In the Community: From the RCSD
The Rochester City School District (RCSD) recently partnered with Nazareth College and the University of Rochester to bring a first-of-its-kind urban teaching fellows program to Rochester.
The ROC Urban Teaching Fellows program is based on a teacher residency model, an innovative solution that will ease the teacher shortage in Rochester while giving future educators hands-on classroom experience, employment, and mentorship. It is open to initial certification graduate students in the Nazareth School of Education inclusive childhood program and the University of Rochester’s Warner School of Education adolescence and inclusive programs.
“I am excited we are expanding this program with such highly regarded partner universities,” said Dr. Carmine Peluso, Interim Superintendent of the Schools for the RCSD. “Districts all across the country are faced with teacher shortages, and we now have a unique opportunity to bring diverse candidates from our community to teach our students. These fellows are receiving embedded mentoring, health and dental benefits, and access to our award-winning Career in Teaching program.”
Fellows are hired by the District under a three-year contract, paid a salary with benefits, and provided $10,000 toward college tuition.
The program is designed like a medical residency, and during their first year, teacher candidates who are accepted into the program will work full-time in Rochester school classrooms side-by-side with an experienced mentor while simultaneously completing a master’s degree that leads to certification.
After successful completion of their first year, ROC Urban Teaching Fellows will spend the next two years leading their own classrooms within the District.
The program is currently in place at the Children’s School of Rochester No. 15, Francis Parker School No. 23, and East High School, and includes three fellows from Nazareth and three fellows from the University of Rochester.
“This new partnership will support the recruitment and retention of teachers in Rochester schools who are committed to urban education,” said Nazareth’s School of Education Dean Kate DaBoll-Lavoie.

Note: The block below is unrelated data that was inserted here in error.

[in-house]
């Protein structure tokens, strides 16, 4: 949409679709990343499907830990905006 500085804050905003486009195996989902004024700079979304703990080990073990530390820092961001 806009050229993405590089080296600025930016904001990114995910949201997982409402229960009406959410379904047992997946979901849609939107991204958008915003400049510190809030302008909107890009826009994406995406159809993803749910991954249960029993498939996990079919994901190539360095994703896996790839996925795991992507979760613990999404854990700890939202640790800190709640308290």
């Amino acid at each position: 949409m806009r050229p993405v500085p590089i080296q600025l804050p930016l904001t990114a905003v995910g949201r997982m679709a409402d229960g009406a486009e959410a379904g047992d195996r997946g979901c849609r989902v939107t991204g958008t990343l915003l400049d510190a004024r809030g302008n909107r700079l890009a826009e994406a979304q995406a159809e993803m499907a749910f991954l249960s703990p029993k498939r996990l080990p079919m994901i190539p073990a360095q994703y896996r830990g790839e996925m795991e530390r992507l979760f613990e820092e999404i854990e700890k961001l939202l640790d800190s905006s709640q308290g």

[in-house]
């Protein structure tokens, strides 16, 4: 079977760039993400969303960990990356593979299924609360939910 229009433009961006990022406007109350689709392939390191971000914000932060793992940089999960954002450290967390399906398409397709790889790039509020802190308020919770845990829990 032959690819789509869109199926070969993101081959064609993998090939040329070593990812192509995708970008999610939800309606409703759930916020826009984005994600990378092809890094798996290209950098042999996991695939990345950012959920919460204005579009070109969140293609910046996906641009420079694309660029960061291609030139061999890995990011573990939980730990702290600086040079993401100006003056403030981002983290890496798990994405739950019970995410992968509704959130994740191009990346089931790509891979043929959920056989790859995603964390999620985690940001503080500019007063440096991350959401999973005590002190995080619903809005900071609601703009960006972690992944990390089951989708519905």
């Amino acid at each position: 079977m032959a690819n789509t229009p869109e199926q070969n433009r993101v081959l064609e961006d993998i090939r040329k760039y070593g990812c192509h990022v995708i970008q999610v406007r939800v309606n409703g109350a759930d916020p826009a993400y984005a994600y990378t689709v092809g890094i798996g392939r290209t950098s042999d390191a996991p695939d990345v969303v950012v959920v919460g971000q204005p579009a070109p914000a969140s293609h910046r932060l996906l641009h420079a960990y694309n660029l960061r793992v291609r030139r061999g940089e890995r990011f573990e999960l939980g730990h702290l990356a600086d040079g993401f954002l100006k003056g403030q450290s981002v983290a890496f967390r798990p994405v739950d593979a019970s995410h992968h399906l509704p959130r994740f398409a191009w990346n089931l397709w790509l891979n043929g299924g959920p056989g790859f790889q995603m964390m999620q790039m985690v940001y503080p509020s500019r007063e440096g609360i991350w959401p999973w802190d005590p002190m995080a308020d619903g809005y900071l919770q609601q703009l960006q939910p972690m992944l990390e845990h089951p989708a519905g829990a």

“What is so innovative about ROC Urban Teaching Fellows is the close collaboration among our two schools of education and the Rochester City School District to design teaching candidates’ preparation as they enter the profession.”
DaBoll-Lavoie said the preparation blends mentored co-teaching experiences in schools with college coursework, and the financial support allowing Fellows to be in classrooms on a daily basis across the entire school year while simultaneously completing a master’s degree leading to teacher certification. She said research shows that these types of programs lead to greater teacher retention, an additional critical component.
The New York State Education Department expects New York State to need 180,000 new teachers in the next decade. The District will pay each student’s $10,000 tuition benefit and teacher salary through American Rescue Plan funding. The Max and Marian Farash Charitable Foundation, a generous donor to this program, is providing additional funding for planning, staffing support, and program implementation. In turn, the District will address high-need shortage areas, including special education at all grade levels, Spanish bilingual education, mathematics and science education, and Career and Technical Education.
“We know from research and experience that when residents work intensively with young people, mentor teachers and other educators in their schools, all benefit significantly,” Kevin Meuwissen, chair of Teaching and Curriculum at the University of Rochester’s Warner School of Education said. “It adds value for everyone. And it does so in a way that encourages successful entry into teaching, not by watering down teacher education, but by making it more affordable, more powerful, and more responsive to the Rochester community’s needs.”
Participation in the ROC Urban Teaching Fellows program is based on a competitive application process. Students must apply to either Nazareth or the University of Rochester’s graduate teaching preparation programs first, and then through a complementary selection process for the fellows program.